The words were offered from
pulpits and courthouse steps and jail cells
and countless other places,
words of eternal power and simplicity and truth.
If never else through the year
we listen to the words
of this man, this minister, this prophet again
when we celebrate his day,
and ponder his way
of nonviolence and justice.
The words stir me, too,
even though I know they were first meant
to give hope, and courage, and strength
to those with skin darker than mine,
which means nothing, of course,
but at the same time,
somehow, means everything.
The measure of a person, all too often,
even now, continues to be
the melanin content of skin
instead of the content of character.
The prophet’s words stir me to examine my own soul,
and to realize, as he said,
that when one of us suffers, we all do;
that when one of us is denied justice,
we all are;
and it causes me to take a stand
and do whatever I can
to walk your walk with you.
But the words stir me to something else, too,
because I need justice
just as much as you.
It’s a different kind of justice,
but really isn’t;
a difference that,
like our differing complexions,
but apparently still to some, everything.
The paths traveled by those like you
and those like me
have any number of differences,
but even more similarities,
and at many places,
more than is often admitted,
the paths converge into one.
It is true,
I am not you
and you are not me.
We cannot see
through each other’s eyes,
but I promise you
we at least wear the same prescription,
and if we actually did walk a mile in each other’s shoes
you’d see they’re the same size.
So I would do nothing
to take the prophet away from you;
nothing to distract from
your remembering and honoring.
I would do nothing
to minimize your struggle
or to co-opt his legacy
as somehow being only for me.
But I would ask you to see
that his words are at least for me
as well as for you.
I have a dream, too.
Will you walk my walk with me,
as I walk yours with you?
My gut wrenches,
my eyes well up in tears,
for those like you,
and those like me,
when throughout the years,
the beatings and killings continue –
white and brown and black and blue.
My disgust and horror
and anger and grief
are exactly the same
when I see pictures of the hatred
vomited out on both Emmett Till
and Matthew Shepard alike.
The blood that’s shed
is the same color red;
the loved ones’ tears just as salty.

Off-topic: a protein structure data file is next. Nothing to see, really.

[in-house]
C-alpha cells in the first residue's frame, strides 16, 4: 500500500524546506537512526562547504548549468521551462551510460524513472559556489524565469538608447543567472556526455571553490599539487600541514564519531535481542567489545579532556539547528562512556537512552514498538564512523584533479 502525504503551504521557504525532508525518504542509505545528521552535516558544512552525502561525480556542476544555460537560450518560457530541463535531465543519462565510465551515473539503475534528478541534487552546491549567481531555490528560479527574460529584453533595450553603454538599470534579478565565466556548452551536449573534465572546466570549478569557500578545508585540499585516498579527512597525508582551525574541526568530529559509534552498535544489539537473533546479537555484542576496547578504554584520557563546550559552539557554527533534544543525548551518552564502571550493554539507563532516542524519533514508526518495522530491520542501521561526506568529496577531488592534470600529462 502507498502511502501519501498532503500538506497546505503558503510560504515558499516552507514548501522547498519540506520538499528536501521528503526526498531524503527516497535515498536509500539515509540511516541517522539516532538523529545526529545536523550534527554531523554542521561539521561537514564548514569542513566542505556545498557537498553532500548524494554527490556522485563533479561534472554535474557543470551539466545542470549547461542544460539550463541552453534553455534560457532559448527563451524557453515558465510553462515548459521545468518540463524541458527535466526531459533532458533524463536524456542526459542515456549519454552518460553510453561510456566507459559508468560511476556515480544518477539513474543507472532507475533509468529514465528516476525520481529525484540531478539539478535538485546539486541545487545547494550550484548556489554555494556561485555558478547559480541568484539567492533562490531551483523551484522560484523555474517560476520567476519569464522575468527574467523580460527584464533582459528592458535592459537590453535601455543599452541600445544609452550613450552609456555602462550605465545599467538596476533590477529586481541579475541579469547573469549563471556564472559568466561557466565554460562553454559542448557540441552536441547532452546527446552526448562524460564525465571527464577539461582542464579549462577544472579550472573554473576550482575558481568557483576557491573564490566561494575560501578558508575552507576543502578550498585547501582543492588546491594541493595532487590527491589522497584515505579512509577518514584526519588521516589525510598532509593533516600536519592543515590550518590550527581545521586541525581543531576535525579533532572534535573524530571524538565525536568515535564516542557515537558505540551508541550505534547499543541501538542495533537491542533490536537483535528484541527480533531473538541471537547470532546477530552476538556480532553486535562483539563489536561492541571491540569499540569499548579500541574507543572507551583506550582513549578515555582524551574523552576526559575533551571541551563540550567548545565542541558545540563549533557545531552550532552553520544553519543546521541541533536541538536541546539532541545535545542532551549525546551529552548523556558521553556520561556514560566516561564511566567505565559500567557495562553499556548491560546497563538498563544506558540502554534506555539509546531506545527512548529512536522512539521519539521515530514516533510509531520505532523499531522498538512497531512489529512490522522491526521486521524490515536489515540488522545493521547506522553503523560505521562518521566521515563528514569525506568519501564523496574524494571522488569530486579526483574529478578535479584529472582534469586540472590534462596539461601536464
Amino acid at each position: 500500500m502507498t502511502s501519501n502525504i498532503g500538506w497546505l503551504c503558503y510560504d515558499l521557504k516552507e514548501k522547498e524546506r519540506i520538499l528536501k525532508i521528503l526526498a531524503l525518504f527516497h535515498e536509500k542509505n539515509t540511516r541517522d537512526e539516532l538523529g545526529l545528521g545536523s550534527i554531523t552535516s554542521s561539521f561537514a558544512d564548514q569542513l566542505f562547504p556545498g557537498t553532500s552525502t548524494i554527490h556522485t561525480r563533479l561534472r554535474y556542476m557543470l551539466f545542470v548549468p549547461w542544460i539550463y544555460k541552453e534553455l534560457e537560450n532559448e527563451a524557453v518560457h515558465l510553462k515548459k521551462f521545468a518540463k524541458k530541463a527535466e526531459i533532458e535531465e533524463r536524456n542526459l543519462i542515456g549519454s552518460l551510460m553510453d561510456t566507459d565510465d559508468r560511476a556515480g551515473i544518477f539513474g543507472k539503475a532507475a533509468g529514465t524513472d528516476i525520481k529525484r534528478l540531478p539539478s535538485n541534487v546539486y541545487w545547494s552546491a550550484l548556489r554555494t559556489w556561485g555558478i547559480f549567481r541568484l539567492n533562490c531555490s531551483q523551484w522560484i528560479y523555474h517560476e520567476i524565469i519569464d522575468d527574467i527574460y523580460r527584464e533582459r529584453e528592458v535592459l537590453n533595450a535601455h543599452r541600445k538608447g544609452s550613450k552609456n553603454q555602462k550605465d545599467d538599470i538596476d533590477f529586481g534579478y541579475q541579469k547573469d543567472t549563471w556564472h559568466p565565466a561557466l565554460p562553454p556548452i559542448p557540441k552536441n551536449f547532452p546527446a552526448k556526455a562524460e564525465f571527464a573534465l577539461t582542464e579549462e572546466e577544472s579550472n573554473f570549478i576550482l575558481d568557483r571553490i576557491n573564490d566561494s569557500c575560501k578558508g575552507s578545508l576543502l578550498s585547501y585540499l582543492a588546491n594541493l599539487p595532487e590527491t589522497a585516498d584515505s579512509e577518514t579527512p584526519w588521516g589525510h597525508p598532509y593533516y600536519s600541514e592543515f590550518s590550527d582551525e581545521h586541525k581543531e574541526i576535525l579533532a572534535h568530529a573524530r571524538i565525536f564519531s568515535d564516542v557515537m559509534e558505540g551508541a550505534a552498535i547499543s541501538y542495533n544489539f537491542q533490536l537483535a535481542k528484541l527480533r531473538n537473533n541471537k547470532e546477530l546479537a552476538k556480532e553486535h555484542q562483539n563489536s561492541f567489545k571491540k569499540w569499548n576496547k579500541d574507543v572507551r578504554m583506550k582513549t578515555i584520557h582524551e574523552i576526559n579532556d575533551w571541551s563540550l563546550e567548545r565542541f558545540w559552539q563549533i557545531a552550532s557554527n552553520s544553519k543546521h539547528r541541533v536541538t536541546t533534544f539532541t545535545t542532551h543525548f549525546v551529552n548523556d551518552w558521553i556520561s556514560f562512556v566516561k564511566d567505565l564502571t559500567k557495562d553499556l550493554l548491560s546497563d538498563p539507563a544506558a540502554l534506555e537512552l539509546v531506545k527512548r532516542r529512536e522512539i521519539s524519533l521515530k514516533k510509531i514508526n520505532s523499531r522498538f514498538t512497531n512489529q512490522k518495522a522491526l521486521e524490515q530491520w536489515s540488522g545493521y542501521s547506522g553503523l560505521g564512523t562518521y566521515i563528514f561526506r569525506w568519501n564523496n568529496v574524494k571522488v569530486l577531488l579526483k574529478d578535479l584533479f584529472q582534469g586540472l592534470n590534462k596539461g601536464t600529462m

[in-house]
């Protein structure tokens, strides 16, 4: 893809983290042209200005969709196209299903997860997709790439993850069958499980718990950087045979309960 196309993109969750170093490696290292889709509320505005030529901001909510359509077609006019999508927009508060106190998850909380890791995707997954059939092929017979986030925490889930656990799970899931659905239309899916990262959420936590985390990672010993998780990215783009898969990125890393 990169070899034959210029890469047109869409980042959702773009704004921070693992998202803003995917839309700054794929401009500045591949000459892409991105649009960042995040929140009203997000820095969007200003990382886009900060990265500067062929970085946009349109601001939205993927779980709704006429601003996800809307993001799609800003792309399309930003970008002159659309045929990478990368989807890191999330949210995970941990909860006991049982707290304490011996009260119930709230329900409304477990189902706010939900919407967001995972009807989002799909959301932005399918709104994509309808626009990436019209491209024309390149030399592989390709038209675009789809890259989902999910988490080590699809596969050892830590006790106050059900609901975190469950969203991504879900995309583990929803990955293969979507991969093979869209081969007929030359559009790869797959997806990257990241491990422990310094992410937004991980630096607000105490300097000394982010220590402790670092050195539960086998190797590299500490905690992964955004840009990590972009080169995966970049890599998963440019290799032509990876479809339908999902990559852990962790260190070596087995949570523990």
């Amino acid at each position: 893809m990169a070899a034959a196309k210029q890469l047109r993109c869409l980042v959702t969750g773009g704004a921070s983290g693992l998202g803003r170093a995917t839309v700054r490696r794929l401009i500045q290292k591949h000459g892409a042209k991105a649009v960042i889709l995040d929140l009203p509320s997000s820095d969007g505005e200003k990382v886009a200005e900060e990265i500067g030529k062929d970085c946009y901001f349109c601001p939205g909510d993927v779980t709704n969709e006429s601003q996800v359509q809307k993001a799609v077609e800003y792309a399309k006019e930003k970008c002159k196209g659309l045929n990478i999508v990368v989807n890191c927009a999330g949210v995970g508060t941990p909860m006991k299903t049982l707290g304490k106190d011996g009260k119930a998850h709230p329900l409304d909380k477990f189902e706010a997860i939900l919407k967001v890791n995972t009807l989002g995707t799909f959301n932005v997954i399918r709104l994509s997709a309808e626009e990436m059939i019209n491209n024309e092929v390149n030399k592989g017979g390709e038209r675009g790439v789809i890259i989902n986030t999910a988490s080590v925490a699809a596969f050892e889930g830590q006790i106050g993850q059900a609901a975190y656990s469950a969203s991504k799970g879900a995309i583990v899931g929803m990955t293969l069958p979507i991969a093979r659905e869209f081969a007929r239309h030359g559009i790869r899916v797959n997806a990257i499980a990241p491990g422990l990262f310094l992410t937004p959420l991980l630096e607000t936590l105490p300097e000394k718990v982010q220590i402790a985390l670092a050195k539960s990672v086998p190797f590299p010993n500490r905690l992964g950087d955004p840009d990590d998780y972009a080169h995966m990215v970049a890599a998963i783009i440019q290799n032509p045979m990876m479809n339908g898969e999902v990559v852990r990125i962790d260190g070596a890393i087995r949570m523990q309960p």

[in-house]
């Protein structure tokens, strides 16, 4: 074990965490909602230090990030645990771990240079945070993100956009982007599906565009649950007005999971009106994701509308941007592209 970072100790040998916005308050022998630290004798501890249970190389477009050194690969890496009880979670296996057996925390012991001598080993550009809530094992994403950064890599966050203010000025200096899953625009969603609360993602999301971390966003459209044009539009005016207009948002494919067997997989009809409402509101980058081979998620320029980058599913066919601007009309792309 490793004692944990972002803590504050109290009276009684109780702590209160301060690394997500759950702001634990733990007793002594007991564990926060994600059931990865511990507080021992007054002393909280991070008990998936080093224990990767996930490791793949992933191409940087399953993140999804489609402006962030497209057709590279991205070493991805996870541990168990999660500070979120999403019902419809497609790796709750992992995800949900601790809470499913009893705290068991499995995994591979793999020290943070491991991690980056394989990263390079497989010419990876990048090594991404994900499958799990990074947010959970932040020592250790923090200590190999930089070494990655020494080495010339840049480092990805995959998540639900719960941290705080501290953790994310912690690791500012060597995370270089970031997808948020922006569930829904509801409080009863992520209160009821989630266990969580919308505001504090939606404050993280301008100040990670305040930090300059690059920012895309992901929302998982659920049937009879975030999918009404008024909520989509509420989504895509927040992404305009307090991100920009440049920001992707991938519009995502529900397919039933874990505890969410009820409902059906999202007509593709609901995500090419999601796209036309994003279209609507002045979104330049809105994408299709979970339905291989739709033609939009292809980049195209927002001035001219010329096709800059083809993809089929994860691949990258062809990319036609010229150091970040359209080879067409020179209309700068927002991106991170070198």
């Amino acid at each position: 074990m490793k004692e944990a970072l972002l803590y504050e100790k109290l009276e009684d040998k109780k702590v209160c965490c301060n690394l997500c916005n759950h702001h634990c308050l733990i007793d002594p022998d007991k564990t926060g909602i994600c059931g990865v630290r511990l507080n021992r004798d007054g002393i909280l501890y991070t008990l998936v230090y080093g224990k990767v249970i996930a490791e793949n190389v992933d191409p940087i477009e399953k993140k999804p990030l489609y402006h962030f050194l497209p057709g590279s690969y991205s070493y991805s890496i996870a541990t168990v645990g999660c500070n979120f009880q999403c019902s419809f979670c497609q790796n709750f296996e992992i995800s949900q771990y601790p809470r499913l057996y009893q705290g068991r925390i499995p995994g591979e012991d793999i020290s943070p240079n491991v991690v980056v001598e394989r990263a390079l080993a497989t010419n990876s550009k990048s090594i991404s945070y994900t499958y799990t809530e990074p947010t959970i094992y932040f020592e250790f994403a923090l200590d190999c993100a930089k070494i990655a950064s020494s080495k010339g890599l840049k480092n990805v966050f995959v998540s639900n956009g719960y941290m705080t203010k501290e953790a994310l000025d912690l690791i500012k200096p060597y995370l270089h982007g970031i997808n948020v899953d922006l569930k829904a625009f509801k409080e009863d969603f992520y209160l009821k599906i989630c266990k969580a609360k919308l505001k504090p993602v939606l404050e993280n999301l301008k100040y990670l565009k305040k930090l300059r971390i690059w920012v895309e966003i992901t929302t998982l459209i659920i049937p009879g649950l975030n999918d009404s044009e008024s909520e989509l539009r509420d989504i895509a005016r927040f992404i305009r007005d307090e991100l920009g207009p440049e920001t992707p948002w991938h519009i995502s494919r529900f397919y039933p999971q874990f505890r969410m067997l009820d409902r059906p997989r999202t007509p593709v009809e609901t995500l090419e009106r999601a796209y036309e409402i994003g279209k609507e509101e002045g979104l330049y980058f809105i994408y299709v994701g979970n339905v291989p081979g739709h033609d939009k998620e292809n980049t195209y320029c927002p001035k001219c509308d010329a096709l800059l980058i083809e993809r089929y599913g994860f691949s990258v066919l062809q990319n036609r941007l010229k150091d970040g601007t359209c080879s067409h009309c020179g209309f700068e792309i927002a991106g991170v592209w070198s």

The prayers offered by them both
in their last breaths,
and the ones offered
by those who cherished them
were offered to,
and painfully heard,
by the same God
who created and loves them both.
Both left families behind
with lives just as shattered
as the bottles that have been broken
over the heads
of those both like you and like me.
our paths aren’t totally the same.
You can’t hide your skin color
while so many of us
can, and do, and still have to
hide the rainbow color of our hearts.
But that hiding, that passing
in order to evade the hate
only brings a different form of it.
The hatred and violence imposed by others
is just traded for self-hate and violence.
Like squeezing a balloon in one place,
it’s going to pop out in another.
It’s an enormity
that causes anxiety;
pain in denying one’s self
that brings daily soul-death,
and real death, too –
a physical surrender
to the world’s rejection and hatred
and jumping into traffic
and any number of other
creative methods of self-termination;
added to the efforts of others
all too happy
to hunt us and beat us and burn us for sport,
as they’ve done to you, too,
or to smash our skulls
while mouths spattered
with our dripping blood
damn us to perdition –
details, page B12,
in the morning edition.
All of those deaths
have been the result of hatred
every bit as much
as the ones not self-inflicted,
the ones meted out
by other hands
in the middle of the night
to those like you.
The prophet said to replace
the existing “I/It” relationship
with one of “I/Thou,”
and that’s what we need to do now.
I walk thy walk with thee;
will you stand and walk mine with me?
They never forced me
to drink from rusty fountains,
or to enter through back doors,
but I promise you,
we both know the sound and the sting
of slamming doors,
shut sometimes with a smile
and sometimes a curse;
and we both know
that neither is worse
than the other.
It doesn’t matter
whether it’s offered up
as “Leviticus states”
and “The Bible clearly says”;
or as something softer,
more wink/nudge and under the table,
something that will enable